1. Delta-T Makes the World Go Round:
Any time the temperature in a room(s) is lowered, the differential temperature between that room and the colder outside temperature lowers. Heat transfer is based on this delta-T, so the warmer your room is, the more heat you're losing, regardless of level of insulation.
It is absolutely more efficient to lower the temperature for as long as you can, any time you're able to. The argument that keeping a room at a constant (high) temperature appears to use less energy is 100% false.
2. Many furnaces work much more efficiently when they're allowed to run for longer, less often. My old condo had a programmable thermostat that was programmed with the minimum temperature on/off setting / droop. I believe it ran every 15 minutes or so when it got really cold out. When I checked the housing of the old furnace, it was cold to the touch.
I changed the on/off/droop setting to max soon after moving in (4F, IIRC). When the furnace ran or longer, it ran hotter and transferred more energy through the vents. This does mean that more heat was lost through the ducting, but the ducting was all in the center of the house, so it wasn't a total net loss.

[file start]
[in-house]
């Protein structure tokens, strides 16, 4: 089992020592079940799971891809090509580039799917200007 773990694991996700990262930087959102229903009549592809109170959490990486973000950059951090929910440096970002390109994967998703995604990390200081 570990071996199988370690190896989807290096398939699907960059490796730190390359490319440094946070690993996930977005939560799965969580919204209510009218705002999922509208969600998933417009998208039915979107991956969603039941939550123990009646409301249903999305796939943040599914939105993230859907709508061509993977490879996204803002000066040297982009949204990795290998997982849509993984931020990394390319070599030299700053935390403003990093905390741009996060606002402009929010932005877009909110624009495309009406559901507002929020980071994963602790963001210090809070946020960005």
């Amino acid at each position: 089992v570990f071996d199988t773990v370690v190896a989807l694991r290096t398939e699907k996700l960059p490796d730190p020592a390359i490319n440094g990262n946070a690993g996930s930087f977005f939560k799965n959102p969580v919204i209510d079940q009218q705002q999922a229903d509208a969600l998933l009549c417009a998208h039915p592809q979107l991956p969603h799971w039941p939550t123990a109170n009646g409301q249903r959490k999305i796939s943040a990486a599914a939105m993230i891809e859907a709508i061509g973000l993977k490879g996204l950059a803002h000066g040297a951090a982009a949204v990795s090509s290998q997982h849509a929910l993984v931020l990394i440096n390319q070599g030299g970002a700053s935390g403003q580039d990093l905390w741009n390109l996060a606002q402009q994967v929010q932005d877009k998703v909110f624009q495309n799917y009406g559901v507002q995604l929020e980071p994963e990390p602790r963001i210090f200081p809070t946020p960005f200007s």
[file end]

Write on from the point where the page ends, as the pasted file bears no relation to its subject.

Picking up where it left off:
The main benefit, I believe, is less heat cycling of the furnace heat exchanger. Instead of going from cold to hot to cold every 15 minutes, it would stay off for longer, then burn for longer to makeup that 4F, letting the heat exchanger to reach its max temp and stay there until it turned off again.